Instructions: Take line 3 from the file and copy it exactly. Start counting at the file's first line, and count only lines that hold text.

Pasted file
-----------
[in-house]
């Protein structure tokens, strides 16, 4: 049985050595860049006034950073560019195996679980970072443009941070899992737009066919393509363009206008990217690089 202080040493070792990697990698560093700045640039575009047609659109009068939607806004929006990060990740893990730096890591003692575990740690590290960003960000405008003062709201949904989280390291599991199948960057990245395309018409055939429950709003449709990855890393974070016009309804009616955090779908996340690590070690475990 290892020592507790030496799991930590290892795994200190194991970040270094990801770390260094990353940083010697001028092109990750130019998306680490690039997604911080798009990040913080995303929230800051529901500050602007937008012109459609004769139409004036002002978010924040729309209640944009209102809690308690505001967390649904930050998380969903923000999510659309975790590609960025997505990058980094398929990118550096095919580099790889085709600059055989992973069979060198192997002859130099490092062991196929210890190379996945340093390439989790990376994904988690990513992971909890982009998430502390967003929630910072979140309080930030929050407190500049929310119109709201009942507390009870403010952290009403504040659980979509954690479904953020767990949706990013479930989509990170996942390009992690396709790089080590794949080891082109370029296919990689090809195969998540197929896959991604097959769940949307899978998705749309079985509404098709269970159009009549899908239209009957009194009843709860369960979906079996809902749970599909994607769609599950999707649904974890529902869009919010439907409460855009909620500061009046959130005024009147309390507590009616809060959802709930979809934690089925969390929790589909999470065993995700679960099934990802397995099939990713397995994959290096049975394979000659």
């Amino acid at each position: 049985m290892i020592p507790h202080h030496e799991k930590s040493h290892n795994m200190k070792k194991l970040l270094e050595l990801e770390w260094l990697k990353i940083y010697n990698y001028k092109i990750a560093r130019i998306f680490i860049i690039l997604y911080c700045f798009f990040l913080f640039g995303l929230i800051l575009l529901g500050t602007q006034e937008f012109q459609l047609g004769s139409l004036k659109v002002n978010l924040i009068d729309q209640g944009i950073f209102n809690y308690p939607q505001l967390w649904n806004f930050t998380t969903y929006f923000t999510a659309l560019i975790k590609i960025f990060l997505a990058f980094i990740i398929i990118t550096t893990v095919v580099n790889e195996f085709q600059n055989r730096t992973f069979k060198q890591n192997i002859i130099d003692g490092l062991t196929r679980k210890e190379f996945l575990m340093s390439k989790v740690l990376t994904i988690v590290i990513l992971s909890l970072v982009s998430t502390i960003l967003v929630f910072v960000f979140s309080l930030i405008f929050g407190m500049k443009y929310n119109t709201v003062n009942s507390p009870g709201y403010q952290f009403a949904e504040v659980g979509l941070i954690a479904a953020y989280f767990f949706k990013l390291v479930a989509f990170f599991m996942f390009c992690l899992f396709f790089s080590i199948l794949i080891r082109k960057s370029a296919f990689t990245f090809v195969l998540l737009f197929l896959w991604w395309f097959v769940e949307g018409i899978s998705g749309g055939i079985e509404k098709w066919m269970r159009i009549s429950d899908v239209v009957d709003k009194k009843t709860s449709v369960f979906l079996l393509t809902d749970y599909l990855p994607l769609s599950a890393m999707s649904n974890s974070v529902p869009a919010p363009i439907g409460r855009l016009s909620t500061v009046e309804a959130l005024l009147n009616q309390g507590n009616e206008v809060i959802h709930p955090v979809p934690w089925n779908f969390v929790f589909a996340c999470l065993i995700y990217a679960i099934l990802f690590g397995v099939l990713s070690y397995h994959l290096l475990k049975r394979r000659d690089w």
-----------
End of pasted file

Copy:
């Amino acid at each position: 049985m290892i020592p507790h202080h030496e799991k930590s040493h290892n795994m200190k070792k194991l970040l270094e050595l990801e770390w260094l990697k990353i940083y010697n990698y001028k092109i990750a560093r130019i998306f680490i860049i690039l997604y911080c700045f798009f990040l913080f640039g995303l929230i800051l575009l529901g500050t602007q006034e937008f012109q459609l047609g004769s139409l004036k659109v002002n978010l924040i009068d729309q209640g944009i950073f209102n809690y308690p939607q505001l967390w649904n806004f930050t998380t969903y929006f923000t999510a659309l560019i975790k590609i960025f990060l997505a990058f980094i990740i398929i990118t550096t893990v095919v580099n790889e195996f085709q600059n055989r730096t992973f069979k060198q890591n192997i002859i130099d003692g490092l062991t196929r679980k210890e190379f996945l575990m340093s390439k989790v740690l990376t994904i988690v590290i990513l992971s909890l970072v982009s998430t502390i960003l967003v929630f910072v960000f979140s309080l930030i405008f929050g407190m500049k443009y929310n119109t709201v003062n009942s507390p009870g709201y403010q952290f009403a949904e504040v659980g979509l941070i954690a479904a953020y989280f767990f949706k990013l390291v479930a989509f990170f599991m996942f390009c992690l899992f396709f790089s080590i199948l794949i080891r082109k960057s370029a296919f990689t990245f090809v195969l998540l737009f197929l896959w991604w395309f097959v769940e949307g018409i899978s998705g749309g055939i079985e509404k098709w066919m269970r159009i009549s429950d899908v239209v009957d709003k009194k009843t709860s449709v369960f979906l079996l393509t809902d749970y599909l990855p994607l769609s599950a890393m999707s649904n974890s974070v529902p869009a919010p363009i439907g409460r855009l016009s909620t500061v009046e309804a959130l005024l009147n009616q309390g507590n009616e206008v809060i959802h709930p955090v979809p934690w089925n779908f969390v929790f589909a996340c999470l065993i995700y990217a679960i099934l990802f690590g397995v099939l990713s070690y397995h994959l290096l475990k049975r394979r000659d690089w």